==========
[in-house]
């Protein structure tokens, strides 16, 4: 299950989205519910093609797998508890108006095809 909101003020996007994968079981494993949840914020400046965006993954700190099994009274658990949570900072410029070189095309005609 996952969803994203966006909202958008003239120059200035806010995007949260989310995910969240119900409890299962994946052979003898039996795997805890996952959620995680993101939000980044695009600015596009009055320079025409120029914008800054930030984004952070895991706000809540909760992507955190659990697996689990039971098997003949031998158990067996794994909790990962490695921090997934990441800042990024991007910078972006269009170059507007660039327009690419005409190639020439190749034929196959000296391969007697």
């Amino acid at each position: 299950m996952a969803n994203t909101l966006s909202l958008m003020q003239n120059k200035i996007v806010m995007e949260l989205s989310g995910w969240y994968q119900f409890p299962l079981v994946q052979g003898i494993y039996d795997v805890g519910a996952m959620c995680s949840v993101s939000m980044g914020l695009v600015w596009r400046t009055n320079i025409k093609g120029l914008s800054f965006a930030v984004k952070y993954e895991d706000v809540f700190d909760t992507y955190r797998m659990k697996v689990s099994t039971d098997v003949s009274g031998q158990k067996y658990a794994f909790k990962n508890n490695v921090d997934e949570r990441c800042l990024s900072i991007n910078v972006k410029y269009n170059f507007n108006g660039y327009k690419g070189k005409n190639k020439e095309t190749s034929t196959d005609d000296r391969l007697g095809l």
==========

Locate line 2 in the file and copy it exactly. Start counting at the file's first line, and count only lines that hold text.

């Protein structure tokens, strides 16, 4: 299950989205519910093609797998508890108006095809 909101003020996007994968079981494993949840914020400046965006993954700190099994009274658990949570900072410029070189095309005609 996952969803994203966006909202958008003239120059200035806010995007949260989310995910969240119900409890299962994946052979003898039996795997805890996952959620995680993101939000980044695009600015596009009055320079025409120029914008800054930030984004952070895991706000809540909760992507955190659990697996689990039971098997003949031998158990067996794994909790990962490695921090997934990441800042990024991007910078972006269009170059507007660039327009690419005409190639020439190749034929196959000296391969007697």